New IASC21 Issue Briefs Series

April 24th, 2014  |  Published in Uncategorized

New IASC21 Issue Briefs Series
Pamela Graham, Columbia University


This Issue Brief Series is an outcome of the meetings and discussions that have been taking place since 2012 among managers and directors of international and area studies collections in U.S. academic libraries.  A collective of interested individuals, going by the name of International and Area Studies Collections in the 21st Century (IASC21), first convened at Yale in the fall of 2012 at a small working conference sponsored by the libraries of Yale, Columbia and Duke.

The impetus for the 2012 IASC21 meeting was the lack of a forum to bring together individuals who manage and direct area studies programs within research libraries coupled with an awareness of the value of building such a community as we confront common challenges and transformative forces. We have a strong tradition of professional library organizations dedicated to functional work areas (see for example the ALA committees on reference, cataloging, and so on) and to major regions of collecting interest (e.g. Council on East Asian Libraries, CONSALD, SALALM etc.). Similarly, the Center for Research Libraries has supported and hosted several preservation projects focused on world regions (a.k.a. the “AMPs” or Area Microform Projects). Within each region, these projects have achieved an impressive record of work but opportunities to share information across projects have been limited.  In sum, then, despite sharing common needs, goals, and interests, we hitherto had lacked bridges across these groups and a means of sharing and exchanging best practices and success stories.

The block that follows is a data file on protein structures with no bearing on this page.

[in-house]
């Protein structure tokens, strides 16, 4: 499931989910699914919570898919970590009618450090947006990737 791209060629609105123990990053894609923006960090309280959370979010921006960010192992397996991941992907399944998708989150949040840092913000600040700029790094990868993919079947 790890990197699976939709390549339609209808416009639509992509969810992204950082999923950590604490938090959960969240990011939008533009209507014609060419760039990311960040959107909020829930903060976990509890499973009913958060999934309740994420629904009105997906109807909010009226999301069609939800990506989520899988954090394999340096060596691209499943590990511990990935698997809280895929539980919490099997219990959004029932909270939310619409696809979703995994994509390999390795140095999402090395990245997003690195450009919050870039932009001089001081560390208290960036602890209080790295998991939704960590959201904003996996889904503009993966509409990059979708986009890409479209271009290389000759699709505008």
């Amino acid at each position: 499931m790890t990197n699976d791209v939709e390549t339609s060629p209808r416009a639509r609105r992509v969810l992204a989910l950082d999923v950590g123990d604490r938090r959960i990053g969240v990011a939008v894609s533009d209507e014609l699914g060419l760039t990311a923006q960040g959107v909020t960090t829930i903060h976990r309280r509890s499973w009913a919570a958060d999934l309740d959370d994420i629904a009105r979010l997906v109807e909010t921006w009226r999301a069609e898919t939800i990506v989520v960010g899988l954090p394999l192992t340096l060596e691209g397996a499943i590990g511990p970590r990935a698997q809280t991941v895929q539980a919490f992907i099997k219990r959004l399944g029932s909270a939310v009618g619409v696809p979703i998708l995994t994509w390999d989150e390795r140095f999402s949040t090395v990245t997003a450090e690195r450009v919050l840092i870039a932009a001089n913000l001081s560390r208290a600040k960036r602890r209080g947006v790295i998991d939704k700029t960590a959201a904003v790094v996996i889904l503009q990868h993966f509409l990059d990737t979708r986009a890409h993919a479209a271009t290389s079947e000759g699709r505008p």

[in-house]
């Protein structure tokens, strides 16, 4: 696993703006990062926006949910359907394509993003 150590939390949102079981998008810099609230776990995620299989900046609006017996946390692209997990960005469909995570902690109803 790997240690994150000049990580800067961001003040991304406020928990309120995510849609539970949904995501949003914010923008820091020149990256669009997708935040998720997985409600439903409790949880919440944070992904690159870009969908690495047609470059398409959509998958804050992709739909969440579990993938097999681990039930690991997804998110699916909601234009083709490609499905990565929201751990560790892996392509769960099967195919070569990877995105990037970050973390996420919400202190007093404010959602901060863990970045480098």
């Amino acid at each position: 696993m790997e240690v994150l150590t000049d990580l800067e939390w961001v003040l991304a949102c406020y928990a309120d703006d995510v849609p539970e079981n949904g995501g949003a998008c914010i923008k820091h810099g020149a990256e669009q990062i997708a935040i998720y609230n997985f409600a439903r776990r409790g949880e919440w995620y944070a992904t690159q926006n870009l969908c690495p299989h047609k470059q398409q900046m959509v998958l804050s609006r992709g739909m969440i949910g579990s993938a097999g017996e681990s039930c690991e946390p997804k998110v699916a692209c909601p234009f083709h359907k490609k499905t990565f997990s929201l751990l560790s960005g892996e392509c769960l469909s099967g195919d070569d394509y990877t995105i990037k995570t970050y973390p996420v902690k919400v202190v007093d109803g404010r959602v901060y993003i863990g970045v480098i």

In 2012, the IASC21 participants identified issues and challenges as well as strengths and potentials related to our international and world area collecting programs. Two points were especially clear: first, we needed a forum for discussion and action within our own community; and second, we needed to foster and sustain better and more meaningful communication about area studies collections and services, to engage the widest possible audience.

Since 2012, a number of meetings of area and international studies librarians have been convened (the Forum on Global Dimensions of Scholarship at Duke and the Area Studies Librarianship Workshop at Indiana University), adding momentum and deepening the networks among interested individuals. Building upon these confluences, IASC21 participants continue the grassroots development of our professional community and pursue avenues to collectively address our common needs.

This series of issue briefs is designed to focus on specific challenges relating to international and area studies collections and librarianship, highlighting opportunities and innovative approaches that may have broader applicability across the community. “Briefs” are designed to be brief: they concisely state the specific challenge or issue, summarize the approach taken, and summarize outcomes, including lessons learned and best practices. Where appropriate, we provide pointers to more information for those who wish to delve deeper.

The briefs aim to generate open conversation and cross-talk. We seek to open lines of communication not only between established area studies library groups but between area studies librarianship and larger communities of interest. We invite many voices into this conversation, both through posting comments and through the contribution of Issue Briefs from a variety of sources. We also welcome briefs that propose solutions and approaches in the planning or brainstorming phases.

In the spirit of collaboration and open communication, we welcome your feedback on current Issue Briefs and solicit your suggestions for future Briefs.  Please contact us!
Pamela Graham, Columbia University
Mary Rader, University of Texas at Austin
James Simon, Center for Research Libraries

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